“I don’t receive any of the rental income so I don’t need to declare it to HMRC”
When a property is owned jointly by spouses or civil partners, the assumption from a tax perspective is that the property is owned equally by each spouse. Consequently, if the property is let, each owner should report half of the rental income (less expenses) on his or her tax return.
It is tempting, if one spouse has a lower income than the other, for the couple to informally agree that the lower earning spouse should receive all of the rents. Whilst this is fine from a practical point of view, HMRC will nevertheless expect each spouse to declare their half of the income on their tax return.
To avoid this, the couple could buy the property in different shares or make a formal transfer between themselves (documented by deed of gift) in order to achieve an underlying ownership split which could, provided the relevant documents are filed with HMRC, reduce their overall tax liability on the rents. However, advice should be taken as this may have other consequences, for example inheritance tax and stamp duty land tax complications.
“HMRC will never know”
HMRC’s ability to cross-check information from various sources should not be under-estimated. They have access to Land Registry details which would show them when a property is held in joint names and so they will expect to see rents being declared by both parties.
Furthermore, the new reporting requirements for capital gains tax purposes which require each owner of a property to make a declaration of gains on sale within 30 days is another trigger which may prompt HMRC to check that both owners have been declaring rental income.
“The annual property costs are far more than I receive in rents, so I don’t need to mention it in my tax return”
It is not correct to assume that, in a situation where the expenses of a property exceed the rents received, the position does not have to be declared to HMRC.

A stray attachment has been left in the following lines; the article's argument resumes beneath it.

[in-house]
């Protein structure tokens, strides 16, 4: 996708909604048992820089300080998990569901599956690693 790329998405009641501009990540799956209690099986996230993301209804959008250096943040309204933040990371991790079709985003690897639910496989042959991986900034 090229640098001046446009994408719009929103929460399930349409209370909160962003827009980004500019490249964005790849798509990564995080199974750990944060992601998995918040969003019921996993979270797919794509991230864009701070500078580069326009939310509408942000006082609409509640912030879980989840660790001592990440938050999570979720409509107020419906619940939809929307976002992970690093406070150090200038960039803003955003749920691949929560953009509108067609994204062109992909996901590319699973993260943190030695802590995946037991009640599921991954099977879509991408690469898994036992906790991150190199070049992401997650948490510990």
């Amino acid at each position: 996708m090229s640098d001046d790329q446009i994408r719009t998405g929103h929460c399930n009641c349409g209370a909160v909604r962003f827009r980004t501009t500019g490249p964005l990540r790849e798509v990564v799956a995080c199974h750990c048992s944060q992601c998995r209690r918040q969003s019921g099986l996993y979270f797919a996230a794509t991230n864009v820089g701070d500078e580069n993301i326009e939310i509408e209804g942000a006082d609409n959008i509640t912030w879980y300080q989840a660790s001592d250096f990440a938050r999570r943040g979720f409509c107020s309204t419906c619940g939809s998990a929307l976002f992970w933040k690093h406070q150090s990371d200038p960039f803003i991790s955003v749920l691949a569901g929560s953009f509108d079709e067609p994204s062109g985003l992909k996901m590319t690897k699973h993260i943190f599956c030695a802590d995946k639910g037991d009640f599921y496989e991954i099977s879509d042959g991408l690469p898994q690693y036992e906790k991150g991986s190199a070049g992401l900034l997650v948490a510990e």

Rental income must be declared to HMRC on a tax return if, for the tax year in question, it is either £2,500 to £9,999 net after allowable expenses, including the interest element only of mortgage repayments OR the gross rents received before expenses are over £10,000.
“I spent a fortune on the property before I let it and I haven’t yet recouped this in rents”
Whereas some pre-letting costs can be deducted from the first year’s rental income, the scope for this is limited, especially when it comes to repairs and renovation costs.
Expenditure which enhances the value of the property, such as an extension or loft conversion, would not be deductible from rents (although a deduction for this may be made when the property is sold, potentially reducing the capital gains tax bill).
Furthermore, if the property was not in a fit state for letting when purchased, expenditure to bring it up to the necessary standard will not be deductible from rental income.
If you are buying a property for letting or are involved in advising clients who are doing so, please take advice at the outset; it could avoid unpleasant surprises further down the track.
Author Claire Charlton, Personal Tax Partner at Ryecroft Glenton